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Saxon museum of the church in Wine Valley (Wurmloch)
Transsylvania
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Michael Pop
The church in Wine Valley (Wurmloch)
Michael Pop
Im Turm der Sächsischen Kirche in Wurmloch
Michael Pop
Sächsische Kirche in Wurmloch
Michael Pop
The central park in Medias
Marin Giurgiu
„St Margaret” Church 1488, Medias, Romania
Michael Pop
The Leaning Tower in Rusi
Michael Pop
The old leaning tower in Rusi
Michael Pop
Dark autumn day at the leaning tower in Rusi
Michael Pop
Mauern der Kirchenburg Birthälm
Michael Pop
Mittelälterliches Restaurant Unglerus in Birthälm
Michael Pop
Medieval restaurant Unglerus in Biertan
Michael Pop
The marketplace in Biertan
Ernest Tshagharyan
The monastery of Geghard Armenia
Lachlan Murray
WaterFall GoldCoast Queensland
Daniel Nuevo
Zoco de Artesanos Cordoba
Aaron Priest
Stargazing: Orion and Jupiter
Panorama Llama
Sunset near Campo
Roger Berry
Sonepur Mela, Washing Elephants
Christos Tsekas
Amvrakikos Gulf
Oliver Guest
130119-IMG 5736-Braasteinvatnet
Pietro Madaschi
Bergamo: Angelo Mai Public Library - Biblioteca Civica
Günther Roth
130123 0003 4 5 oswaldhoehle
Alexander Pauli
Wcnc seefeld 2013 skispringen
Fedor Prokopov
Near the waterfall "Devichy kosy"
Michael Pop
The Cismigiu Park in Bucharest
Michael Pop
Carriages exposed in the Astra Etnographic Museum Sibiu
Michael Pop
Passeo Maritimo harbour seen from Castel de Bellver in Palma de Mallorca
Michael Pop
The slope in Paltinis
Michael Pop
Munich Main Station
Michael Pop
Pidgeons downtown Targu Jiu
Michael Pop
Cockpit of the Extra 300 acrobatic plane at the TransilvAeroShow
Michael Pop
Wildkatzen im Jagdmuseum Posada
Michael Pop
Playgroun in the Herastrau Park in Bucharest
Michael Pop
Castle Neuschwanstein, Bavaria
Michael Pop
Charles de Gaulle Plaza Bucharest
Michael Pop
Coca Cola Stage
More About Transsylvania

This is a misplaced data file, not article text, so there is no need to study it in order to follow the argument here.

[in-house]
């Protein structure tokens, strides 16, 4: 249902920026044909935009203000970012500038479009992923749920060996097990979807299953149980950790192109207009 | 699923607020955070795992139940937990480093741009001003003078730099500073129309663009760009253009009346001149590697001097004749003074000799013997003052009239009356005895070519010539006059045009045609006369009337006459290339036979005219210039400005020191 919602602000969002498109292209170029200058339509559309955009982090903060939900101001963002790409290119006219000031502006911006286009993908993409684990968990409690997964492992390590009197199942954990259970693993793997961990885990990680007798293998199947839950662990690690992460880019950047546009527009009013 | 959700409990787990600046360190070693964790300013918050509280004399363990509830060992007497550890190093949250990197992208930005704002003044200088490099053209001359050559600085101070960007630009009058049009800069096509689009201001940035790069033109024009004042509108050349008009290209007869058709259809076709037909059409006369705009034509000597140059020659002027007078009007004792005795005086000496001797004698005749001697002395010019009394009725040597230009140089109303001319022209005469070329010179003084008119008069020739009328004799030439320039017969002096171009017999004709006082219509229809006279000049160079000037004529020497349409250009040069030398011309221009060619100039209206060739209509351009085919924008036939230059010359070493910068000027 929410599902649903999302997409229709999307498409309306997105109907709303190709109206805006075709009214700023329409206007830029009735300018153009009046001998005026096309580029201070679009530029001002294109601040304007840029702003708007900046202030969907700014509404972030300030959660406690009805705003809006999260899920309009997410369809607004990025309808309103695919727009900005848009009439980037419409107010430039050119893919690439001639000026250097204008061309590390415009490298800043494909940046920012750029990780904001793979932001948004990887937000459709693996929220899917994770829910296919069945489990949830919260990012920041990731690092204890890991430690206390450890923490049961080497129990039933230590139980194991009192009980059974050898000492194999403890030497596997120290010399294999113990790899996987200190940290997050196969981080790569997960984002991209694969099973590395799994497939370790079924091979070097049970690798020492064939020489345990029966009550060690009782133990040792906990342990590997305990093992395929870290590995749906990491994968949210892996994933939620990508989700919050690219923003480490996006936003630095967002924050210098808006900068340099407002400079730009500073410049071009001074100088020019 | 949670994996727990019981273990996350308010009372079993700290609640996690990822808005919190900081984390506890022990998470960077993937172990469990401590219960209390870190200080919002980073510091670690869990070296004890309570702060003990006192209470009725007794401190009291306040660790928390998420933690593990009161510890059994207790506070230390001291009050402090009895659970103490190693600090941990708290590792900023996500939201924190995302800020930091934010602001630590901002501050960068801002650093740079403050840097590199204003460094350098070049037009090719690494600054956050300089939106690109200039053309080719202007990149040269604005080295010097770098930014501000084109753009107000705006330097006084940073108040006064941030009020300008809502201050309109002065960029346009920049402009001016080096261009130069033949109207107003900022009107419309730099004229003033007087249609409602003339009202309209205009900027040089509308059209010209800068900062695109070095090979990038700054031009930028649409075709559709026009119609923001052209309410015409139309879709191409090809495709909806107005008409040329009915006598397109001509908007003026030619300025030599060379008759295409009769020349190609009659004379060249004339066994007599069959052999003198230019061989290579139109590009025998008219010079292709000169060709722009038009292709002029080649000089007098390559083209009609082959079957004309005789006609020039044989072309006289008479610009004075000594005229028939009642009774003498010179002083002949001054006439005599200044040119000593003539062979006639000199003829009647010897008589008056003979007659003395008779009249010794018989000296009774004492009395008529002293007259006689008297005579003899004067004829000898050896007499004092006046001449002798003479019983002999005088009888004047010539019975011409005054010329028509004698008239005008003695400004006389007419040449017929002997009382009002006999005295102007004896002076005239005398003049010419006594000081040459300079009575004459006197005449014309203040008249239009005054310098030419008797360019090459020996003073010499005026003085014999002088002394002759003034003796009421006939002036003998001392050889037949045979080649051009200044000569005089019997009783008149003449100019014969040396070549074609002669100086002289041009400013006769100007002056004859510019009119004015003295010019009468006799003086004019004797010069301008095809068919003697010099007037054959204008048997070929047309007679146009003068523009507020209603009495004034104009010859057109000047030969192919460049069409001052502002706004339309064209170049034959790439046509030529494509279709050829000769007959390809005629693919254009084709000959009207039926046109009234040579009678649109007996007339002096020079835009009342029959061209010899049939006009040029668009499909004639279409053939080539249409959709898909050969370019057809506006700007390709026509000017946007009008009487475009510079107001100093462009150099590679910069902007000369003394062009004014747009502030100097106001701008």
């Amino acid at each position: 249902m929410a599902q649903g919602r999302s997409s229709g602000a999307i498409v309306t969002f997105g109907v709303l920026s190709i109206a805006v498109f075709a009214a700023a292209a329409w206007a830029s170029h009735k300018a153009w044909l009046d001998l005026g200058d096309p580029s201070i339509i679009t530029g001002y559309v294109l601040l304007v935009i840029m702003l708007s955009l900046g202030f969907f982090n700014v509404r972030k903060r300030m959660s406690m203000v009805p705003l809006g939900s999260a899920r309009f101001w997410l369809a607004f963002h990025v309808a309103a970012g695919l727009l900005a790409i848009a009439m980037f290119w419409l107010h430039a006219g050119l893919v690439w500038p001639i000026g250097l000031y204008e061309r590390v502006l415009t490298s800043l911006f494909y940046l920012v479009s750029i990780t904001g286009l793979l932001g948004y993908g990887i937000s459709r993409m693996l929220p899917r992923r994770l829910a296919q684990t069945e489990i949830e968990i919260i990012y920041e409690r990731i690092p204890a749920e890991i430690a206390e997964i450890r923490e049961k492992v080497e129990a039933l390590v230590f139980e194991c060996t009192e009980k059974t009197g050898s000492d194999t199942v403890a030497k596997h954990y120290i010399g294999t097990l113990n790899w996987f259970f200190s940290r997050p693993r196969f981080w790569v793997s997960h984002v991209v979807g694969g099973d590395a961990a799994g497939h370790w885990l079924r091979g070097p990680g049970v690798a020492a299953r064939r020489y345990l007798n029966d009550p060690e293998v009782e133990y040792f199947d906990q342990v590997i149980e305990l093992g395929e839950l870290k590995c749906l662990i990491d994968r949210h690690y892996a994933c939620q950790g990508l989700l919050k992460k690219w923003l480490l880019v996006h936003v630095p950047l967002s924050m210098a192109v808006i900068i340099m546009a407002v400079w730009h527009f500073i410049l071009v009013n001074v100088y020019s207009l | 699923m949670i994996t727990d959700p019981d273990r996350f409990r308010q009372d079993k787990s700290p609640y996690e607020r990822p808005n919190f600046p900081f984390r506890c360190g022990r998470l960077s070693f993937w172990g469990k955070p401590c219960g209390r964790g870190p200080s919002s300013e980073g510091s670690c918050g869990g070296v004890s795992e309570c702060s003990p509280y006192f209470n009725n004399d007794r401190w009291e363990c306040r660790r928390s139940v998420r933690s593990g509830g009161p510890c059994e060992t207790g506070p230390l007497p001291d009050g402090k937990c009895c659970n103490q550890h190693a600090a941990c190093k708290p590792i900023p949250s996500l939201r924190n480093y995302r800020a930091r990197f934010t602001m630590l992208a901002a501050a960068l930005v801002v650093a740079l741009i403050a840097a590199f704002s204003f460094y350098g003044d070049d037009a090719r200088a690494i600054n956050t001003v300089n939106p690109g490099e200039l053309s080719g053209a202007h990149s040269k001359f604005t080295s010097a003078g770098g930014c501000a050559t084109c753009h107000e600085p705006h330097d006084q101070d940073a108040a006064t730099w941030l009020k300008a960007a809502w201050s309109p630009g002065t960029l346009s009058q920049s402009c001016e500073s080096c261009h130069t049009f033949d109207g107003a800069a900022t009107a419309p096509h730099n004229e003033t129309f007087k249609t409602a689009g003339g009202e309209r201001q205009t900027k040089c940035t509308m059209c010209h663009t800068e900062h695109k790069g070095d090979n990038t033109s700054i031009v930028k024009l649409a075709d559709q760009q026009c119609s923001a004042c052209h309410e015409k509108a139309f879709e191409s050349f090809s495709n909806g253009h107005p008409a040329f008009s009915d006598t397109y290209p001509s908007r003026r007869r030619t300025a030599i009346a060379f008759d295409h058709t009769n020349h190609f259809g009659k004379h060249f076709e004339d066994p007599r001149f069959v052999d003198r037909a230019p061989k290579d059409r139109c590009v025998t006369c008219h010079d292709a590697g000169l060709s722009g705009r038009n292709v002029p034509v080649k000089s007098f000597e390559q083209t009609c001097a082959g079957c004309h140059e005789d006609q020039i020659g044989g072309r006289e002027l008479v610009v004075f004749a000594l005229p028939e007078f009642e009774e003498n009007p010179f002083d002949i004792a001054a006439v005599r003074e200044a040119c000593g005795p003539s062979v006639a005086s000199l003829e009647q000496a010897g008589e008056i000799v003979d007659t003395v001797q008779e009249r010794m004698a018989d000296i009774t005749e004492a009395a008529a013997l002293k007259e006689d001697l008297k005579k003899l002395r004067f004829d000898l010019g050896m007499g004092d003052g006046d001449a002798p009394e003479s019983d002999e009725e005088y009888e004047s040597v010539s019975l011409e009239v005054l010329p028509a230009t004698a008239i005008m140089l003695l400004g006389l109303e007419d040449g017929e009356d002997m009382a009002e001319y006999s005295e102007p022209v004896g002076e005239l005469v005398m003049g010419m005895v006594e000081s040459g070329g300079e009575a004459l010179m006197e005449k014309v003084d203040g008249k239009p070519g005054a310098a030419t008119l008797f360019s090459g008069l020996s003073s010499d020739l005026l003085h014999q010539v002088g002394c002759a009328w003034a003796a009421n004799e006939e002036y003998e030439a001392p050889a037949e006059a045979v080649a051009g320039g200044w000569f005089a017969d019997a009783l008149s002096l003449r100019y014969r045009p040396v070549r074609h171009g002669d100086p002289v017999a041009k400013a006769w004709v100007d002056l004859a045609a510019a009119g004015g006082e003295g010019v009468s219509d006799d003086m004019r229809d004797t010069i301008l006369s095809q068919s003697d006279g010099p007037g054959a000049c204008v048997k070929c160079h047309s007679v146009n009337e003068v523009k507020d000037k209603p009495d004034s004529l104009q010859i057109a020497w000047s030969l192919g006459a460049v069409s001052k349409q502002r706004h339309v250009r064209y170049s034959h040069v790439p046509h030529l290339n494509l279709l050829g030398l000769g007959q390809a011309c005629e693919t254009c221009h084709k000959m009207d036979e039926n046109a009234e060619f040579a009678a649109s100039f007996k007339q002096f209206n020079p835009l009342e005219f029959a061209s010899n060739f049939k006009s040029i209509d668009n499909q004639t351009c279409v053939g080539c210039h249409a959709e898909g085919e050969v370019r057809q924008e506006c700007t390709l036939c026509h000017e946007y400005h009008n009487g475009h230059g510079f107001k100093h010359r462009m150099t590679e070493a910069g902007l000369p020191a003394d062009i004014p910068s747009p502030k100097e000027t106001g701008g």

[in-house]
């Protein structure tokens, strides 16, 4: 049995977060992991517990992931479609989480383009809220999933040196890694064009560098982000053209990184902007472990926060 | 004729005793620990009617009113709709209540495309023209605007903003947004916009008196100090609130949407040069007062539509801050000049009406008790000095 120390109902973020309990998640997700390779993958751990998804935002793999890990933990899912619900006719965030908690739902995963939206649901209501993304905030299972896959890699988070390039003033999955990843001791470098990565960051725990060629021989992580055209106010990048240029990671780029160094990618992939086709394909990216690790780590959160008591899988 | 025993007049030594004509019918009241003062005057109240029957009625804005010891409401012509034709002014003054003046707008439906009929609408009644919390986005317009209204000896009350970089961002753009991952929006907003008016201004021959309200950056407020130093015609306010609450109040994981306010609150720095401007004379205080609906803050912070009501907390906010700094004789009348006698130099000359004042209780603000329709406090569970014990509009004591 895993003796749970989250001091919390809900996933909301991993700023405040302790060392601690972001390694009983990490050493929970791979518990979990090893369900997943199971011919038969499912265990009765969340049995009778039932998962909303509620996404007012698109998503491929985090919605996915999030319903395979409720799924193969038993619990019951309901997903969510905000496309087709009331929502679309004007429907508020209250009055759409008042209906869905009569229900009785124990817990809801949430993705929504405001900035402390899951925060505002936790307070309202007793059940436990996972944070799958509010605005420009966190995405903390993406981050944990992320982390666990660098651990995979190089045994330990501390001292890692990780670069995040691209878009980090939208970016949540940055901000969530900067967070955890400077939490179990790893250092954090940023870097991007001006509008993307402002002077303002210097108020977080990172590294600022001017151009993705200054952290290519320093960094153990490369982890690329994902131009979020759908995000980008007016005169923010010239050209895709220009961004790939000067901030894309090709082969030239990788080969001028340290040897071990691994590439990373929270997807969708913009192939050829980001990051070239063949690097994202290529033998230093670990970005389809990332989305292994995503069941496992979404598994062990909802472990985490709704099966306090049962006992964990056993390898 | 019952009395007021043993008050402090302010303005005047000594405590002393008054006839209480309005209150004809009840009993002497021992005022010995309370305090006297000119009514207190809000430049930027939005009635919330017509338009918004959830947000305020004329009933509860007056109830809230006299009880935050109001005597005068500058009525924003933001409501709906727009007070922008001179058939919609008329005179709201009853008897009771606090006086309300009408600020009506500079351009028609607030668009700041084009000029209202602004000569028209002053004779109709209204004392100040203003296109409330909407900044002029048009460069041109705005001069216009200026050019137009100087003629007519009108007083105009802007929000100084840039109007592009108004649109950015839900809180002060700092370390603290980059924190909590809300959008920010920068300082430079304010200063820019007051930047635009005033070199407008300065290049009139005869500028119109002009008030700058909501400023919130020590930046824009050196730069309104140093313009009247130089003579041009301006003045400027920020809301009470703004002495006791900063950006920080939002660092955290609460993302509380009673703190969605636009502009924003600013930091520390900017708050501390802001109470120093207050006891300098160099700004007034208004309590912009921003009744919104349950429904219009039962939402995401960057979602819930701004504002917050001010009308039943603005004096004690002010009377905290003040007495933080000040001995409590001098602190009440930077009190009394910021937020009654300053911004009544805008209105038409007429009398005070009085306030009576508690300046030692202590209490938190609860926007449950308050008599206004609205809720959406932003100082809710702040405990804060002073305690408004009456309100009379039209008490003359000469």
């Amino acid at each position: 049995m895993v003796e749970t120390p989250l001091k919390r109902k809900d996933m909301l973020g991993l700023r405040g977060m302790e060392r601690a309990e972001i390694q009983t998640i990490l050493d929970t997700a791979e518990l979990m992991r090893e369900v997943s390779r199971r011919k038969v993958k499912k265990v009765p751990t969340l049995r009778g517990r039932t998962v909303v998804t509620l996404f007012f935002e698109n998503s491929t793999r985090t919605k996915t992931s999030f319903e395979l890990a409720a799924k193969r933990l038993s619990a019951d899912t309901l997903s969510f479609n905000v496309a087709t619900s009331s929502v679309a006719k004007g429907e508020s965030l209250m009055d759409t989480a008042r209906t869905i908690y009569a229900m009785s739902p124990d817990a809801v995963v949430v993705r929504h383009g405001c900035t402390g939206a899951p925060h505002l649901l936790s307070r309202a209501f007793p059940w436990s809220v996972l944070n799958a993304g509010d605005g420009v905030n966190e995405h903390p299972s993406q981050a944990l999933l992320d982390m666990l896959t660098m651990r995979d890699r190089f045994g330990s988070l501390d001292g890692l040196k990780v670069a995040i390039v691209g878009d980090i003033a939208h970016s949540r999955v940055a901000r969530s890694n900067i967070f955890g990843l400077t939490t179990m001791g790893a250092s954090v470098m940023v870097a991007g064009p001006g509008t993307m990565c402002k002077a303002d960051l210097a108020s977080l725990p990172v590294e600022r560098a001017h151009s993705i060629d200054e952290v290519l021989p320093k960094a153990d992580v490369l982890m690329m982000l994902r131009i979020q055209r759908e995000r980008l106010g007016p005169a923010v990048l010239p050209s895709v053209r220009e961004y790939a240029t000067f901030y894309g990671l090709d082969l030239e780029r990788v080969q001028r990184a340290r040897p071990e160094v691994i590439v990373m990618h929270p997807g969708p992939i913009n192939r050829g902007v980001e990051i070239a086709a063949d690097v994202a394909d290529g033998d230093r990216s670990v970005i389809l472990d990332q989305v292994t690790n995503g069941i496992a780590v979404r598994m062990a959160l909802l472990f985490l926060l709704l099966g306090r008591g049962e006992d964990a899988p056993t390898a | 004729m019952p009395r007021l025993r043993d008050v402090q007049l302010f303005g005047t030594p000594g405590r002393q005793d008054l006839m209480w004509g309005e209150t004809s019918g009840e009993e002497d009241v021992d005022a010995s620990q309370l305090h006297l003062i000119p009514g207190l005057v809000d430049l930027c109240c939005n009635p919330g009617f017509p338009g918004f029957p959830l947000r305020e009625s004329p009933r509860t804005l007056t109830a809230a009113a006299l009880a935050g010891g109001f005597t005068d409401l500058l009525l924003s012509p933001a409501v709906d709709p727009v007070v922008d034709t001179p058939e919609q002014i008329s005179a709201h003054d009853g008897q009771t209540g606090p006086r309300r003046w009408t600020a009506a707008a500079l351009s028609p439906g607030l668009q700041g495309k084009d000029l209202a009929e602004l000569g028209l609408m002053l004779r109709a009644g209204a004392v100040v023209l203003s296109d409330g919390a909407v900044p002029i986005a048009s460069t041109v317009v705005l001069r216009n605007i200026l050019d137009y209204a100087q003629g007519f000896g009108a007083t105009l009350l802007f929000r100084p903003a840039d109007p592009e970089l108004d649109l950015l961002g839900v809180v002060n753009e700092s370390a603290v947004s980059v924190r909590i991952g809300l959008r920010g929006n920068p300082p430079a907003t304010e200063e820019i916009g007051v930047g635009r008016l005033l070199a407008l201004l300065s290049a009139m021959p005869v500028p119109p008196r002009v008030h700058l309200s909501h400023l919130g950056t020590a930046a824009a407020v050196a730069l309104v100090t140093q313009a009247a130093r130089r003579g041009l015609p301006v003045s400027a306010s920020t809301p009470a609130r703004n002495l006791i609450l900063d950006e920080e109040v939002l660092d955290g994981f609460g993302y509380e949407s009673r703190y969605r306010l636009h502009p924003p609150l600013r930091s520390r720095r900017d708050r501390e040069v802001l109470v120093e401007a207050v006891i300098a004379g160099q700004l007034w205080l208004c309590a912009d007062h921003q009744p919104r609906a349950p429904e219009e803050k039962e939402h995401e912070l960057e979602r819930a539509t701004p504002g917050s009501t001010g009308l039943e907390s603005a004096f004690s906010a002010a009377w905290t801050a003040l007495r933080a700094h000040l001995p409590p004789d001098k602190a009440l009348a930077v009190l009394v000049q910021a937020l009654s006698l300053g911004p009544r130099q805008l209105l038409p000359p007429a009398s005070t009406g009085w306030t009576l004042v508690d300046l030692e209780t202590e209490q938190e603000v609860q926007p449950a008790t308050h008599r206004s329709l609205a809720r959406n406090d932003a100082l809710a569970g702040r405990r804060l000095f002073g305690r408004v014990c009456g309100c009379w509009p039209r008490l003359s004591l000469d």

Transylvania (Romanian: Ardeal or Transilvania; Hungarian: Erdély; German: De-Siebenbürgen.ogg Siebenbürgen (help·info), see also other denominations) is a historical region in the central part of Romania. Bounded on the east and south by the Carpathian mountain range, historical Transylvania extended in the west to the Apuseni Mountains; however, the term frequently encompasses not only Transylvania proper, but also the historical regions of Crişana, Maramureş, and (Romanian) Banat.Transylvania was once the nucleus of the Kingdom of Dacia (82 BC–106 AD). In 106 AD the Roman Empire conquered the territory and after that its wealth was systematically exploited. After the Roman legions withdrew in 271 AD, it was overrun by a succession of tribes, which subjected it to various influences. During this time areas of it were under the control of the Visigoths, Huns, Gepids, Avars and Bulgars. Thereafter the Romanized Dacian inhabitants either moved into the mountains and preserved their culture or migrated southward. It is likely that elements of the mixed Daco–Roman population held out in Transylvania.[1] There is an ongoing scholarly debate over the population of Transylvania before the Hungarian conquest[2] (see Origin of the Romanians).The Magyars conquered the area at the end of the 9th century and firmly established their control over it in 1003, when their king Stephen I, according to legend, defeated the native prince entitled or named Gyula.[3][4][5][6] Between 1003 and 1526, Transylvania was a voivodeship of the Kingdom of Hungary, led by a voivod appointed by the Hungarian King. After the Battle of Mohács in 1526 Transylvania became effectively an independent principality ruled primarily by Calvinist Hungarian princes. Afterward, in 1566, Hungary was divided between the Habsburgs and the Turks, with the Transylvanian principality maintaining autonomy as an Ottoman subject.The Habsburgs acquired the territory shortly after the Battle of Vienna in 1683. The Habsburgs, however, recognized the Hungarian sovereignty over Transylvania,[1][dubious – discuss] while the Transylvanians recognized the suzerainty of the Habsburg emperor Leopold I (1687), and the region was officially attached to the Habsburg Empire, separated in all but name[7][8] from Habsburg controlled Hungary[9][10][11] and subjected to the direct rule of the emperor’s governors.[12] In 1699 the Turks legally conceded their loss of Transylvania in the Treaty of Karlowitz; however, anti-Habsburg elements within the principality only submitted to the emperor in the 1711 Peace of Szatmár. After the Ausgleich of 1867 the region was fully reabsorbed into Hungary [4][6] as a part of the newly established Austro-Hungarian Empire.Following defeat in World War I, Austria-Hungary began to disintegrate. The ethnic Romanian majority elected representatives, who then proclaimed union with Romania on December 1, 1918. In 1920, the Allies confirmed the union in the Treaty of Trianon. Hungary protested against the detach, as over 1,600,000 Hungarian people[13] were living in the area in question, mainly in Szekler Land of Eastern Transylvania, and along the newly created border, which was drawn through areas with Hungarian majority. In August 1940, in the midst of World War II, Hungary regained about 40% of Transylvania by the Vienna Award, with the aid of Germany and Italy. The territory, however, reverted to Romania in 1945; this was confirmed in the 1947 Paris Peace Treaties[4].In distant regions, Transylvania is also often associated with Dracula[14][15][16] (Bram Stoker's novel and its film adaptations), and the horror genre in general, while in countries of Central and Eastern Europe the region is known for the scenic beauty of its Carpathian landscape and its rich history.